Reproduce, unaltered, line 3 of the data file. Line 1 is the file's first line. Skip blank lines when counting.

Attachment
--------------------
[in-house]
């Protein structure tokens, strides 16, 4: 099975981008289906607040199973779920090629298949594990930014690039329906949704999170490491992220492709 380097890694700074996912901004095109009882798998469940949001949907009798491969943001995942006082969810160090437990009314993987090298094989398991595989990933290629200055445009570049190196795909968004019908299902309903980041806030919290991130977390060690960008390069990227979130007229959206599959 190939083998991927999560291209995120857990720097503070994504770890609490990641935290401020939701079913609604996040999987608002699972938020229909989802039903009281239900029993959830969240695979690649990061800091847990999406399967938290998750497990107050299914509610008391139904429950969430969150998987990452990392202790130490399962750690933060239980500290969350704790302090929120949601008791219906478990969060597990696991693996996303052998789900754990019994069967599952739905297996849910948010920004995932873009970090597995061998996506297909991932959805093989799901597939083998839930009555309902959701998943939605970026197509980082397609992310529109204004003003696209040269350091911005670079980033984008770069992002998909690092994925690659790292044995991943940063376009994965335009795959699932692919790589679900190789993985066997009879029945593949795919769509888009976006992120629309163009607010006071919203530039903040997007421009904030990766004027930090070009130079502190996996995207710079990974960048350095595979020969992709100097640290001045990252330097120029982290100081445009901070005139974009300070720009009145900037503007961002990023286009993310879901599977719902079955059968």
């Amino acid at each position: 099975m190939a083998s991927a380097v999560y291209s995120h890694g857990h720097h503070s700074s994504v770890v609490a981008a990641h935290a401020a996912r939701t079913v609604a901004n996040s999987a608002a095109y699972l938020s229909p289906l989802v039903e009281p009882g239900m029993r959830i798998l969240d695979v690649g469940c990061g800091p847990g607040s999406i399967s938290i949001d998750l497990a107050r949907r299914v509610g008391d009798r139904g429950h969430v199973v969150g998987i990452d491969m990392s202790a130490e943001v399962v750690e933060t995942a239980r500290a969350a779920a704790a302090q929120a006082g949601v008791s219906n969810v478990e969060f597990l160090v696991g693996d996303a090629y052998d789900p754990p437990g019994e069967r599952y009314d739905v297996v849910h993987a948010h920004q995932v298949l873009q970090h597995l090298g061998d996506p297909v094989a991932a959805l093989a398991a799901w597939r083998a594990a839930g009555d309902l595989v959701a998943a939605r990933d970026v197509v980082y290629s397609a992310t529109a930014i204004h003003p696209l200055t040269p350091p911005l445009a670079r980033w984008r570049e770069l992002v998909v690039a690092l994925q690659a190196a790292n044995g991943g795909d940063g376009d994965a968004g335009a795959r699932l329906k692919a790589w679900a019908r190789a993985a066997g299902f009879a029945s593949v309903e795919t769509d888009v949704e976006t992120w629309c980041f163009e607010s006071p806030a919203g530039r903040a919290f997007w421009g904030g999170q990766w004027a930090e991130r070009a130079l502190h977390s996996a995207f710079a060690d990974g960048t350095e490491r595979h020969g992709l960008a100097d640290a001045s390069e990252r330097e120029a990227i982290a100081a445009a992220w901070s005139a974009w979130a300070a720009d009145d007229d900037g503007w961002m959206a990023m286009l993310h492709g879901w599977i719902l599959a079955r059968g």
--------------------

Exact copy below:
């Amino acid at each position: 099975m190939a083998s991927a380097v999560y291209s995120h890694g857990h720097h503070s700074s994504v770890v609490a981008a990641h935290a401020a996912r939701t079913v609604a901004n996040s999987a608002a095109y699972l938020s229909p289906l989802v039903e009281p009882g239900m029993r959830i798998l969240d695979v690649g469940c990061g800091p847990g607040s999406i399967s938290i949001d998750l497990a107050r949907r299914v509610g008391d009798r139904g429950h969430v199973v969150g998987i990452d491969m990392s202790a130490e943001v399962v750690e933060t995942a239980r500290a969350a779920a704790a302090q929120a006082g949601v008791s219906n969810v478990e969060f597990l160090v696991g693996d996303a090629y052998d789900p754990p437990g019994e069967r599952y009314d739905v297996v849910h993987a948010h920004q995932v298949l873009q970090h597995l090298g061998d996506p297909v094989a991932a959805l093989a398991a799901w597939r083998a594990a839930g009555d309902l595989v959701a998943a939605r990933d970026v197509v980082y290629s397609a992310t529109a930014i204004h003003p696209l200055t040269p350091p911005l445009a670079r980033w984008r570049e770069l992002v998909v690039a690092l994925q690659a190196a790292n044995g991943g795909d940063g376009d994965a968004g335009a795959r699932l329906k692919a790589w679900a019908r190789a993985a066997g299902f009879a029945s593949v309903e795919t769509d888009v949704e976006t992120w629309c980041f163009e607010s006071p806030a919203g530039r903040a919290f997007w421009g904030g999170q990766w004027a930090e991130r070009a130079l502190h977390s996996a995207f710079a060690d990974g960048t350095e490491r595979h020969g992709l960008a100097d640290a001045s390069e990252r330097e120029a990227i982290a100081a445009a992220w901070s005139a974009w979130a300070a720009d009145d007229d900037g503007w961002m959206a990023m286009l993310h492709g879901w599977i719902l599959a079955r059968g």